Because I care about Texas, and you, I watched and listened to this interview featuring Rick Perry talking about his belief that a projected $10-11B (that billion with a B, and that is Perry’s estimate, considered to be low) is a “workable shortfall” in our state budget and that Bill White should run for comptroller, not governor:
I listened twice, in fact, to be sure I heard what I thought I heard. Here are a few things he says:
” As the chief executive of this state, of course I take the budget seriously. What I don’t do is wring my hands and … uh .. squall [sic] to the top of my lungs that, uh, we’re gonna have to go raise a personal income tax or that we’re gonna have to raise people’s taxes to keep government at certain level [sic], because I don’t believe that.”
Perry does stipulate that the state constitution requires a balanced budget, and he sees that happening in one of two ways:
“Your choices are pretty simple. Are you going to reduce spending, or are you going to raise taxes? We’re going to reduce spending, if I’m the governor.”
The reporter goes on to ask him about the projected shortfall, noting that Perry’s estimate is half of what some others are saying it will be.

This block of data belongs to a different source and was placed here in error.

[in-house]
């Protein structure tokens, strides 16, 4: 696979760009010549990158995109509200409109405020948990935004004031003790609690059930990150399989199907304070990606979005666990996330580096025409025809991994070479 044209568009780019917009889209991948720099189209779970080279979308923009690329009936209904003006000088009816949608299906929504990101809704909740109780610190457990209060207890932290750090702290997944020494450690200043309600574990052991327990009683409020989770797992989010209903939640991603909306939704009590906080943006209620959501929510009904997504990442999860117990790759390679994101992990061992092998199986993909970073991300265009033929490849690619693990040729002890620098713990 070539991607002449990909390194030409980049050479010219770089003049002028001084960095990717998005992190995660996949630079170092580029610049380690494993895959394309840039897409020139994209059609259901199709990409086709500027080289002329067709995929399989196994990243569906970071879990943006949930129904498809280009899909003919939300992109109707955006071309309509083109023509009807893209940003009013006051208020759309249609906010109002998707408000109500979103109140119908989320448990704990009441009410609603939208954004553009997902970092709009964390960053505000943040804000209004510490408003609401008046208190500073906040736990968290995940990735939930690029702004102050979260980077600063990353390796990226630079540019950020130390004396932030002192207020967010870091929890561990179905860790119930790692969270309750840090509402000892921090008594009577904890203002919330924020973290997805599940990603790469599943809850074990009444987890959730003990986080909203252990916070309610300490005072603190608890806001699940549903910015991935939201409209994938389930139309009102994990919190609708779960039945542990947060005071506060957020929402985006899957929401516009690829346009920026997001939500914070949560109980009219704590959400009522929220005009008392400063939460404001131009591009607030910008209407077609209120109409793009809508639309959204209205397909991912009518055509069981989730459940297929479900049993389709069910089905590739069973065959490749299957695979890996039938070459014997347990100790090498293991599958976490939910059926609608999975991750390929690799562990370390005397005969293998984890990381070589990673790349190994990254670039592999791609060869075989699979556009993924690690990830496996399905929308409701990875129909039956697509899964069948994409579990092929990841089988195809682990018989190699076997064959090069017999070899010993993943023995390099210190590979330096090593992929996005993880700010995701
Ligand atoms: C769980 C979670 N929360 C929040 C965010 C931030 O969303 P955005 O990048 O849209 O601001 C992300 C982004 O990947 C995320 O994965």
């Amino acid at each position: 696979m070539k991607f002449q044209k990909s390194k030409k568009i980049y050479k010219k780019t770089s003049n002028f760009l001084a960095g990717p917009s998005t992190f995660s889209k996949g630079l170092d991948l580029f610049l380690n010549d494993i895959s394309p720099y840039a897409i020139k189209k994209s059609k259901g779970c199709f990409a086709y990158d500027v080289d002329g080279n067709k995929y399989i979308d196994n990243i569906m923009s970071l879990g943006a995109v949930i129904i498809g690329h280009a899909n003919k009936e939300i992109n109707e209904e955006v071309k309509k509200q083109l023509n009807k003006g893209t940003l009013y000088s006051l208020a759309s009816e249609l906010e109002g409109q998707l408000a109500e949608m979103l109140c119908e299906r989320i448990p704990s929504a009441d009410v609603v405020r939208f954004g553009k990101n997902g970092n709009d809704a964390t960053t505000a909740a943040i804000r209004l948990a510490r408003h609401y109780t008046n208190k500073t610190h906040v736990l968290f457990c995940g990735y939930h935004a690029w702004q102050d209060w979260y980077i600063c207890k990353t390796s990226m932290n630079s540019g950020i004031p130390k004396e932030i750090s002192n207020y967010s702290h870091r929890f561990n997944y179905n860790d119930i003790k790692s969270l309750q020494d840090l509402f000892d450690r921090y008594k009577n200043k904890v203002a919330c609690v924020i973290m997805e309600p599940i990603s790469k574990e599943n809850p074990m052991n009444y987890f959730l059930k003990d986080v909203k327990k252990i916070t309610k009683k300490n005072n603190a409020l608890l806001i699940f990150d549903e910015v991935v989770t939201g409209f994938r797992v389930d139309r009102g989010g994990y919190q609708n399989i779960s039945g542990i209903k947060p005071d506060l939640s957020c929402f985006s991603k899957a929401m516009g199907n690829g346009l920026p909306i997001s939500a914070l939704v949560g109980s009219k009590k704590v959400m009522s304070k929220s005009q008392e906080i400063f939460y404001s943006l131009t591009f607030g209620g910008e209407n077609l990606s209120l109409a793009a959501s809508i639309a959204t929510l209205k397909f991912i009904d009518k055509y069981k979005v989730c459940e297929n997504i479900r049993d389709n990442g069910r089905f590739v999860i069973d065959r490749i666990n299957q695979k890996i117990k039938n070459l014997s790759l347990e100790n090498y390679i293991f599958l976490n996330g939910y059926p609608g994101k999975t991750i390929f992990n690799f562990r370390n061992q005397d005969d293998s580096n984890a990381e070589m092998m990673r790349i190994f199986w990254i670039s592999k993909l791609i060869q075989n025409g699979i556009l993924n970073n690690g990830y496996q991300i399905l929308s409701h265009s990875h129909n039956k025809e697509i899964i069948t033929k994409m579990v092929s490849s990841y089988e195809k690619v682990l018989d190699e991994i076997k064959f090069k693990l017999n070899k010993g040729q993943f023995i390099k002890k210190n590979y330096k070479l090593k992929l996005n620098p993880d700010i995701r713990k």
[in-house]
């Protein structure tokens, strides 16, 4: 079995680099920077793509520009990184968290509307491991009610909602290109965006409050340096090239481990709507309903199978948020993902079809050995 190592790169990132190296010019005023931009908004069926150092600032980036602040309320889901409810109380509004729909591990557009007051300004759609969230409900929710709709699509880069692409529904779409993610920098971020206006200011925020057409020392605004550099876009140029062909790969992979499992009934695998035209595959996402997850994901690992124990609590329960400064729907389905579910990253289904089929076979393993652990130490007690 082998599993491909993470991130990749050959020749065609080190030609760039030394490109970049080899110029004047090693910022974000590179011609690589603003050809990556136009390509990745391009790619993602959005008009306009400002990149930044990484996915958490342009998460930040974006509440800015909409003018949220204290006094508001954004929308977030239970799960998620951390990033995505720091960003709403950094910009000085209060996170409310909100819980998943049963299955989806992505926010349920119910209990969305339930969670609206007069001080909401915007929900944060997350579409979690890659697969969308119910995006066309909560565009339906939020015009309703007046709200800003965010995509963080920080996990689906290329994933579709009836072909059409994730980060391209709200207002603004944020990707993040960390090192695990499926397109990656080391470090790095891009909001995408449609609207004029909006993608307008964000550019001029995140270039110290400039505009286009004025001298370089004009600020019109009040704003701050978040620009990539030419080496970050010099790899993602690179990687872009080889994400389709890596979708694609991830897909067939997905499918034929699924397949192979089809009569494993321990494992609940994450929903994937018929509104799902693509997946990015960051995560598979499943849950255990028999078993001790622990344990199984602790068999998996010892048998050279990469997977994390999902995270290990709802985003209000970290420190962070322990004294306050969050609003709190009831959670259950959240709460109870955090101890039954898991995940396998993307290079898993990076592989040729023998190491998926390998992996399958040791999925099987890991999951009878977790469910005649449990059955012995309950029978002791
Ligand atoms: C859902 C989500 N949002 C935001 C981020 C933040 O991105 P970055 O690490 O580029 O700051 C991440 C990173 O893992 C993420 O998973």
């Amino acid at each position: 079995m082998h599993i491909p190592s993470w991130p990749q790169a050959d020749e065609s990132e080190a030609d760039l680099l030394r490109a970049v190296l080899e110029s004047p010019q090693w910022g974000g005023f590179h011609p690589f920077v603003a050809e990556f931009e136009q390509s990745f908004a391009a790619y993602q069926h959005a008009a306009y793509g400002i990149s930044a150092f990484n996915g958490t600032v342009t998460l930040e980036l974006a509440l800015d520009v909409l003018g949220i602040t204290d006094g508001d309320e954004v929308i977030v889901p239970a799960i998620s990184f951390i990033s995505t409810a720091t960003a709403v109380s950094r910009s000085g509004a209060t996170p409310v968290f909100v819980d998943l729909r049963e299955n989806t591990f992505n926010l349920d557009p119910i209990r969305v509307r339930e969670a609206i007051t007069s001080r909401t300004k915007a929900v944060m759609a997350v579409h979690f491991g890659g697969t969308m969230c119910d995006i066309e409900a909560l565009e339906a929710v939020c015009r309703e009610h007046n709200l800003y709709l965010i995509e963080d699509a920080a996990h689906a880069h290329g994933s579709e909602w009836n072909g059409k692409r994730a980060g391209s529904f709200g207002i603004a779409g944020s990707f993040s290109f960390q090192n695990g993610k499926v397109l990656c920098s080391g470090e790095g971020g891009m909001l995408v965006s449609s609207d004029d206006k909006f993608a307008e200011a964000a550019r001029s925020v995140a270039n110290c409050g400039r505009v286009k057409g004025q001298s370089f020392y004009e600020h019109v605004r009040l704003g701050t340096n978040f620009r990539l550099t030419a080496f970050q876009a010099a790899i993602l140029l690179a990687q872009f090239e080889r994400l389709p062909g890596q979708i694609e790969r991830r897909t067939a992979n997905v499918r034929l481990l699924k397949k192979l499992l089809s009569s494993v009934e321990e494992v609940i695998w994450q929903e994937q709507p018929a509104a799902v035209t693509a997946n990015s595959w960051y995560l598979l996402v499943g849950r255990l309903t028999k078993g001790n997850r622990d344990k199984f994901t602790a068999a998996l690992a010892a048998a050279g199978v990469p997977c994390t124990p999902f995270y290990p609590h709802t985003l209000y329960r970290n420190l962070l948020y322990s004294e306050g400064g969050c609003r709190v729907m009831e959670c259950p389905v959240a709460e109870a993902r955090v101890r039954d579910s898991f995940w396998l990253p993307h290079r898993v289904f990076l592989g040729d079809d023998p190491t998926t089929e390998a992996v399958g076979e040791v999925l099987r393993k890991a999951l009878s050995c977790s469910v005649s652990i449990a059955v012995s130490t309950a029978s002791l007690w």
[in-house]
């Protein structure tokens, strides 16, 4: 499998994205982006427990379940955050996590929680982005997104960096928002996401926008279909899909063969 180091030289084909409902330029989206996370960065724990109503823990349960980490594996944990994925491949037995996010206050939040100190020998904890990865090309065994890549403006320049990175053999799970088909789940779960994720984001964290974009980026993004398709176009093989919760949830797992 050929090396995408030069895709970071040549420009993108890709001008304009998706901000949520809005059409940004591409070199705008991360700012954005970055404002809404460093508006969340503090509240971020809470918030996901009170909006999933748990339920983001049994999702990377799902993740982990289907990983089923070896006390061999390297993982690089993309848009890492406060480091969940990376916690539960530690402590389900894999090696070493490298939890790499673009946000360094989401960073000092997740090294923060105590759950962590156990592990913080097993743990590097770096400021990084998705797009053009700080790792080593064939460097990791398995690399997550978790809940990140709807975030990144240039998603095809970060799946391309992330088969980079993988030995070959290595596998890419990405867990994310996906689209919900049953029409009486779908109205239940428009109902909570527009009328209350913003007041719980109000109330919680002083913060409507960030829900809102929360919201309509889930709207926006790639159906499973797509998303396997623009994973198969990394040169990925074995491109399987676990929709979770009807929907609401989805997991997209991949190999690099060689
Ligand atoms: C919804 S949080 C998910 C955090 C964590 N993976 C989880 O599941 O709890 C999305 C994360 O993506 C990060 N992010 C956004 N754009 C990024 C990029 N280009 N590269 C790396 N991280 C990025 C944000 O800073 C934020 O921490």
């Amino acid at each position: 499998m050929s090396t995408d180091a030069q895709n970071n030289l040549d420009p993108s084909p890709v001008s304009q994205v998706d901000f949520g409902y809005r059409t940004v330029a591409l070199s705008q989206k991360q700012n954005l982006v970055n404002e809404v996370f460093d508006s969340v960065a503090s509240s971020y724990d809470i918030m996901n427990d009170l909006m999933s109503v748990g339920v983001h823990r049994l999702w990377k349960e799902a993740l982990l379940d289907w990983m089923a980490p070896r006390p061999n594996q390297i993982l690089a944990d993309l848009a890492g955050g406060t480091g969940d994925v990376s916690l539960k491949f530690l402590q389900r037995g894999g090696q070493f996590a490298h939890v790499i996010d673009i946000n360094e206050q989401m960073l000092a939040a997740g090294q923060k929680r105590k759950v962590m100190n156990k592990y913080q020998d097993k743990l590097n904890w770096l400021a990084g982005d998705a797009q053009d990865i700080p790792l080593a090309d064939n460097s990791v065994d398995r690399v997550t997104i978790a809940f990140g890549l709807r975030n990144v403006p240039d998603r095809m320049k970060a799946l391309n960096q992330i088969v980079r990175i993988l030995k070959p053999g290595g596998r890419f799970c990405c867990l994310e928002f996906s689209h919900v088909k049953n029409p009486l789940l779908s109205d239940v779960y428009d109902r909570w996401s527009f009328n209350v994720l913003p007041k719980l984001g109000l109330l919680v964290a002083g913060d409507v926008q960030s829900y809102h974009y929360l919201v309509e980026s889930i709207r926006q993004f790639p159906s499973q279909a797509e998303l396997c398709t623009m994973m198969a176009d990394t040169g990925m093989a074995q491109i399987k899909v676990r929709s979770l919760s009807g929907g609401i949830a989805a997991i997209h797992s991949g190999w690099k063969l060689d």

“The idea that everyone is trying to pinpoint, uh, five months away, six months away from when that budget will be written exactly what the resources is [sic] I think is a, uh, uh, I think it’s an exercise in, uh, that’s not particularly productive.
We have a comptroller, you know. If, if Bill White, all he wants to talk about is ‘the budget is this,’ he should have run for comptroller. The governor is about making executive decisions, about working with the members of the legislature.”
So, if I understand Perry correctly: comptroller = squalling [sic] about the budget, governor = making executive decisions & working with the lege. And, planning now for a shortfall we know will happen later isn’t productive.
Another interesting point the governor makes:
“I do not buy into the premise that you cannot reduce the spending and continue to have a state that functions.”
Which, if I understand Perry correctly, means that Perry does not buy into the premise of California.
I hope that makes everyone in Sacramento feel better.
Near the end of the interview, Perry says this:
“There is an ongoing dialogue about the budget. It’s always the most important thing we do. [emphasis added] I think there was a former lieutenant governor, the name slips my mind now, who once said that ‘after the appropriating of the money, everything else is just poetry.’ It’s the most important thing we do every session, whether you’re in a budget surplus position, or not.”
So, I’m left to wonder this: is Rick Perry a poet and we didn’t even know it? Should he be running for comptroller? Poet-in-Chief? Should we tell Karla Morton that Rick Perry is out for her job?
And, perhaps most importantly, is the budget the most important thing Rick Perry does, or is the budget the comptroller’s job? If he can’t even keep it straight for 10 minutes, should he have either job?